By Noris Ledesma, Curator of Tropical Fruit
Grafting: Grafting is the most reliable means of propagating a desired cultivar. Grafting joins together a piece of a mature, bearing tree (scion) with a separate seedling tree (rootstock) to form a permanent union. The scion forms the canopy of the tree and the rootstock the lower trunk and roots. Grafted trees will bear fruit in 2 to 3 years after planting and have a more spreading and open canopy than seedling trees. Jackfruit grafting is only now becoming a viable method of propagation. Today, grafted cultivars are common in India, Indonesia, Malaysia and Thailand and increasingly in South Florida.
Rootstock: The proper rootstock provides a tree with a healthy root system and can influence growth and fruit traits such as tree vigor, size, and fruit quality. There has been little investigation into preferred rootstocks for jackfruit in the Western Hemisphere. Locally collected seed can be used, given that they form healthy and vigorous seedlings with a strong root system. Seedlings for rootstock should be grafted when less than one year old. They should be healthy and not rootbound, which will permanently weaken the jackfruit tree, resulting in poor growth and fruiting, and susceptibility to diseases. A rootstock can be grafted when the stem reaches the diameter of a pencil, or even smaller if budding techniques are used.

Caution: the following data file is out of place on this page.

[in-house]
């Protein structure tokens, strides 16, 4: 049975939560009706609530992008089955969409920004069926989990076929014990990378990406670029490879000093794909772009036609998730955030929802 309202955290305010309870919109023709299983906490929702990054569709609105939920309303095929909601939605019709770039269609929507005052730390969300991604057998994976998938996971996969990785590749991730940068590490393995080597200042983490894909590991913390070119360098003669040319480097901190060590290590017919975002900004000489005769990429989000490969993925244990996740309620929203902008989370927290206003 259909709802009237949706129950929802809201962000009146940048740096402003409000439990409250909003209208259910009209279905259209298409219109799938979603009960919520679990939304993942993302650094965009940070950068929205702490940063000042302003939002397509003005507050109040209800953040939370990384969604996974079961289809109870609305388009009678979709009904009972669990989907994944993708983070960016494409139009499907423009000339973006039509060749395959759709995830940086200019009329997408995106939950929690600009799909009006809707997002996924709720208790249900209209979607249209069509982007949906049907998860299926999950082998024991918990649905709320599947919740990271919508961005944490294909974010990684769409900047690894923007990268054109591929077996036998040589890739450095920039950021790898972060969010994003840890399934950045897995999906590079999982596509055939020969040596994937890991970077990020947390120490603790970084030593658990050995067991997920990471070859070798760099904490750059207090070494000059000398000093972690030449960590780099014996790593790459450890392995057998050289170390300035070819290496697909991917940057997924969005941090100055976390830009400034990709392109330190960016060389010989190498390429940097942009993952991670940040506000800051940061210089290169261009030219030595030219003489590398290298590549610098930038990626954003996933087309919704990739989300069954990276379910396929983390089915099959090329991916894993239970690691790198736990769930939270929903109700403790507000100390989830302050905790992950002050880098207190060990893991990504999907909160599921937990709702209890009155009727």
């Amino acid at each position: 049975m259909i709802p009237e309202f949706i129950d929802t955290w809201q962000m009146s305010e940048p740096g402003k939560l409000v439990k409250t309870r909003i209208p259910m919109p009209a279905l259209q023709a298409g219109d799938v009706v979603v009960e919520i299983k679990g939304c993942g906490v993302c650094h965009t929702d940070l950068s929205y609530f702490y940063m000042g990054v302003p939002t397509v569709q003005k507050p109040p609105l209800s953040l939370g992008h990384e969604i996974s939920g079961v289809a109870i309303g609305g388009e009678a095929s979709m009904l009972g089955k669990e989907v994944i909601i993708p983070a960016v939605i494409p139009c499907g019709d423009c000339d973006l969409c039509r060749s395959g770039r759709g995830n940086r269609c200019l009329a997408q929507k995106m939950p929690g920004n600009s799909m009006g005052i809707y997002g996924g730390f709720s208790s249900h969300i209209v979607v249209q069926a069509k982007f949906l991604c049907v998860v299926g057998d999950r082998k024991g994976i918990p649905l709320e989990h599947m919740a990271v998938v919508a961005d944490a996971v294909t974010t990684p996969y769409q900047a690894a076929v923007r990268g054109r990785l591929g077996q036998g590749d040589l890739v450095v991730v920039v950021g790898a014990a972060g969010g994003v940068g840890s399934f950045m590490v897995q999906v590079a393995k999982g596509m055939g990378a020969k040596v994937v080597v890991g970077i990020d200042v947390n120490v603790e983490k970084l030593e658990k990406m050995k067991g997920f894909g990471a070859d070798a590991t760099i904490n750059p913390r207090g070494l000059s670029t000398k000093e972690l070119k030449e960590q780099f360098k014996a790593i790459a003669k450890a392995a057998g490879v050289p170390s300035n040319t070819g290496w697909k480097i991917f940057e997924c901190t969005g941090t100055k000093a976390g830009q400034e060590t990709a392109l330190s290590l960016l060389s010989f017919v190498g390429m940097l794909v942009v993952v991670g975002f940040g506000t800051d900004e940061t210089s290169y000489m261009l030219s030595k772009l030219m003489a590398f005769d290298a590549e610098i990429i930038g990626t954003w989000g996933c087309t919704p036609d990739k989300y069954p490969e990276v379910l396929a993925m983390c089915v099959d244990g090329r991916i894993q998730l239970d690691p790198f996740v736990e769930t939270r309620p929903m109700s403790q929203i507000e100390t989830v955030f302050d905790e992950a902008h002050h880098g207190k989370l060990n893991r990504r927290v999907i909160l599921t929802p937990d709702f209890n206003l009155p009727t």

When to graft: Grafting is most successful when daytime temperatures are 70 to 85F and nighttime temperatures are 55 to 65F, keeping in mind that the key to successful grafting of the jackfruit is the maintenance of vigorous growth.
Veneer Graft: The modified veneer graft, with or without the retention of leaves is among the most successful techniques for grafting the jackfruit. This method requires active scions of 10 to 15 cm (4 to 6 in) with a swollen terminal bud.
The last fully expanded leaf is retained. Long, shallow veneer cuts are made on both the rootstock and scion, exposing the cambium of both. The veneer cut stops short of the terminal bud of the scion. A short flap of bark is left at the base of the veneer cut on the rootstock to secure the scion during wrapping. The cut surfaces of both the scion and the rootstock are then joined and wrapped with plastic grafting tape or a rubber band, leaving the terminal bud uncovered.
The grafted tree and container are covered with a clear plastic bag and placed in a bright, but shaded location and thoroughly watered. The terminal bud on the scion will unfold its leaf and continue to grow. Rootstock sprouts from below the graft should be removed. The bag can be removed after the scion begins to grow in 2 to 4 weeks. The height of the graft on the rootstock is not critical. The same method can be used with leaf removal on the scion, and these scions can be stored in a plastic bag at 12C (54F) for up to a week. Other successful techniques include chip budding, cleft and forkert grafts. The key to all of these methods is the vigor of the rootstock and scion, and the preparation of the budwood.
More information: Book The Exotic Jackfruit By Richard J. Campbell,Ph.D and Noris Ledesma